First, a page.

I. How Common are “Digitally Altered” Refusals?

We looked at applications that had digitally altered specimen refusals issued in 2020, broken down goods-classes vs. service-classes refusals. The final counts of the still-pending applications are considerable; whether these end up moving through to registration or going abandoned will make a big difference in assessing the impact of this examination priority. These counts looked at the refusal ratio as a percentage of the overall applications that had use claims at some point in the application; obviously, 1(b) or 44(e)-only or 66(a) applications won’t get this refusal.

Overall, currently or formerly use-based applications in the goods classes are getting a ton more “digitally altered” specimen refusals than specimen-class applications. That makes sense; most service-class specimens are websites anyway, and it’s just as easy to put up a crummy real website that will pass examination muster as it is to mock up a crummy fake website. Refusals of US applications with Chinese applicants were about twice as high as the rate of refusals of applications owned by US-based applicants for goods-based applications (15% vs. 8%) and about 10 times as high for services-based applications (10% vs. 1%). Because use-based applications in the goods classes from Chinese-based applicants actually outnumber such applications from US-based applicants since July 2019, when the USPTO announced this new prosecution focus, this means that almost twice as many these “digitally altered” refusals (by raw number counts) have gone out on applications where the applicant is based in China than to applications where the applicant is based in the US.

II. What Happens After Refusals?

So, what happens once these refusals are issued? A pretty good percentage of the applications that get those refusals are still pending – about 40% of applications from China-based applicants, and about 50% applications from US-based applicants. Of the rest, more applications are “fixing” the issue and getting through to registration, including a slightly higher percentage for China-based applicants overall (though very few of the smaller service-class dataset) than for US-based applicants.

III. Impact of the Rule

So, what is the impact of this rule? It has resulted in the abandonment of almost 6,200 applications from China-based applicants and almost 3,000 applications from US-based applicants. The sheer number of applications going abandoned that would have otherwise moved through to registration with a probably-fake specimen of use is a win for the goal of having a good, clean registry.

Does the rule occasionally impact “good-faith” applicants? Sure! It may cause a bit of inconvenience for a “legitimate” applicant where the goods are shown in a “glamour shots” on a pristine white background, US counsel can help train their clients to provide an appropriate specimen from the outset or in response to the Office Action.

IV. What Else Can Be Done?

Is this sufficient? Hell, no. There are plenty of sketchy specimens (from applicants of all nationalities!) that never generate a refusal, suspicious applications for a random assortment of letters for a list of goods that is very close to a class header, an epidemic of “use claims” that are far more broad than could ever be justified, and a raft of Section 8 and Section 71 claims that are way to broad and get trimmed sharply back every time the USPTO conducts a use claim audit (we blogged about audits in February). I’d love to see aggressive examination of broad use claims and specimens, even if it puts a greater burden on applicants and their counsel. I also believe that a change in the law to allow registrations under 44(e) or 66(a) to be trimmed back to reflect marketplace use essentially immediately after registration, putting them back on more even footing with US applications that claim use for goods or services where there is none, would be a net benefit and give us a cleaner registry. In fact, I’d love to see consequences from over-broad use claims beyond just deletion of the goods that are not in use.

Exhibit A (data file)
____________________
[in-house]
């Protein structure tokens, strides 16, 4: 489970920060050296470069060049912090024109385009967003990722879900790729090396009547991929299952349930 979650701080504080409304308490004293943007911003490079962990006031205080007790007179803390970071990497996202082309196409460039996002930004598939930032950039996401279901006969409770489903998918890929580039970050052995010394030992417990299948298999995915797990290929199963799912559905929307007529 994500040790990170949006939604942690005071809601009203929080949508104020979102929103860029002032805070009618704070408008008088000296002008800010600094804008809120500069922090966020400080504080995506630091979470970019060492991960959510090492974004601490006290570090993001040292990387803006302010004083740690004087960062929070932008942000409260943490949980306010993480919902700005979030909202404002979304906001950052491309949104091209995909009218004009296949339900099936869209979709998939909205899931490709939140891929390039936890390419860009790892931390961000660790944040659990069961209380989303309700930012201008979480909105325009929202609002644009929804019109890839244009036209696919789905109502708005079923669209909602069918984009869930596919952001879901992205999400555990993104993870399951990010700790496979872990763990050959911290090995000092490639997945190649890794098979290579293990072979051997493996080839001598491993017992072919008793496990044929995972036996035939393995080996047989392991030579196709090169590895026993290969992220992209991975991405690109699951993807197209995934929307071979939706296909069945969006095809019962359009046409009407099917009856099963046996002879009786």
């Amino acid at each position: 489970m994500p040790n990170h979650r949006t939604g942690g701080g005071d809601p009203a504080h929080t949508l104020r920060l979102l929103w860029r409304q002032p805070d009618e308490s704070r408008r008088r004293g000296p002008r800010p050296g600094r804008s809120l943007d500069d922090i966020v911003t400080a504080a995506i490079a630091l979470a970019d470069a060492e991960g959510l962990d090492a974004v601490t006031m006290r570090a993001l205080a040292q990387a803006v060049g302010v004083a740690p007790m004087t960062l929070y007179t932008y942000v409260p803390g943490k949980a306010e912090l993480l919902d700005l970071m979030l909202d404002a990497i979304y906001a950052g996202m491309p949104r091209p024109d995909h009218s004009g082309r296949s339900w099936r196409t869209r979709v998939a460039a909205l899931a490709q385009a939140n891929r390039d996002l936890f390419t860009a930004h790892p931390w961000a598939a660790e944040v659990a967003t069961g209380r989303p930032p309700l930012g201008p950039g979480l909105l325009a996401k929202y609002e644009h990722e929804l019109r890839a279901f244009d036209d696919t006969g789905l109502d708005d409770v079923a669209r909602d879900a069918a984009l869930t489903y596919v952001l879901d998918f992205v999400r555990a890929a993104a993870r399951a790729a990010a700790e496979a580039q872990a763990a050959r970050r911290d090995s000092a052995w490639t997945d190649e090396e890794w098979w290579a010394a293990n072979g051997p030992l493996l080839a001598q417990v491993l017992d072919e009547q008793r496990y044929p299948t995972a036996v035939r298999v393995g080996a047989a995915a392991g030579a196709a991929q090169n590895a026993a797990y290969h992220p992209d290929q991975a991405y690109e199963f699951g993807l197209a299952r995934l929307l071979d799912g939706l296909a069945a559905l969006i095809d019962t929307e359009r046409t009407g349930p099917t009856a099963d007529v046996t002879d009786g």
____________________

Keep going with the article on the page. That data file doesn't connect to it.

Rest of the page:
Even if it’s not nearly enough, the digitally altered specimen rule has helped give trademark owners, applicants, and counsel a somewhat cleaner registry that more accurately reflects the real world of US commerce, and that’s a good thing.

Working on the Holidays

Everyone loves a holiday, but, sometimes, work just can’t wait. In honor of our recently-passed Thanksgiving, we took a look at the trademark professionals who are clocking in while everyone else is taking off.

To do this, we looked at three data points: the number of new applications filed, the number of outgoing Office Actions (including requests for reconsideration, etc.), and the number of incoming Office Action Responses (same) to give us a look at both activity by the USPTO and by outside lawyers/the public.

Overall, activity has gone up by quite a lot over time: activity was basically nil in 1990 and 2000, and has risen markedly since 2010.

In 2000, there were only 32 applications with a filing date of Thanksgiving, 0 on Christmas, and two on New Year’s, opposed to an average of 780 per day. By 2019, there were 439 new apps on Thanksgiving, 300 on Christmas, and 223 on New Year’s, versus an average day of 1,355 — a substantial increase.

On the Office Action front, the USPTO has become increasingly active on the holidays, although there is some variability. Christmas 2010 saw a high-water mark of 244 outgoing Office Actions (but Christmas was quieter at 123), 2019 saw 105 on Thanksgiving and 462 on Christmas. New Year’s also had a big change, from 36 in 2010 to 349 in 2019. In general, 2019 was much busier than 2010, with about 1400 outgoing Office Actions per day versus around 800 in 2010.